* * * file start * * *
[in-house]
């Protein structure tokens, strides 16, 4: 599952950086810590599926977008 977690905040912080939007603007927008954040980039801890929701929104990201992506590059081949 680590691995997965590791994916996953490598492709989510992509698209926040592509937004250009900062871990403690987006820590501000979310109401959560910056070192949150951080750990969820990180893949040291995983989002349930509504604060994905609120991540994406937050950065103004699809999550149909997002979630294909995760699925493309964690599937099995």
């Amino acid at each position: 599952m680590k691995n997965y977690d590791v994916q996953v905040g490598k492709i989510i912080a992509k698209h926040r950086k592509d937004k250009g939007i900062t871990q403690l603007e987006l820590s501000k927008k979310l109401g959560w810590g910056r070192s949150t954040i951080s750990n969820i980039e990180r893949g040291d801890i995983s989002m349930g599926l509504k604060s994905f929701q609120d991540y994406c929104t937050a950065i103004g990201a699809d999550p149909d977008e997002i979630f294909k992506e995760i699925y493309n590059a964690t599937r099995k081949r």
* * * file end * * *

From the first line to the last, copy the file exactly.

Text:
[in-house]
């Protein structure tokens, strides 16, 4: 599952950086810590599926977008 977690905040912080939007603007927008954040980039801890929701929104990201992506590059081949 680590691995997965590791994916996953490598492709989510992509698209926040592509937004250009900062871990403690987006820590501000979310109401959560910056070192949150951080750990969820990180893949040291995983989002349930509504604060994905609120991540994406937050950065103004699809999550149909997002979630294909995760699925493309964690599937099995």
């Amino acid at each position: 599952m680590k691995n997965y977690d590791v994916q996953v905040g490598k492709i989510i912080a992509k698209h926040r950086k592509d937004k250009g939007i900062t871990q403690l603007e987006l820590s501000k927008k979310l109401g959560w810590g910056r070192s949150t954040i951080s750990n969820i980039e990180r893949g040291d801890i995983s989002m349930g599926l509504k604060s994905f929701q609120d991540y994406c929104t937050a950065i103004g990201a699809d999550p149909d977008e997002i979630f294909k992506e995760i699925y493309n590059a964690t599937r099995k081949r």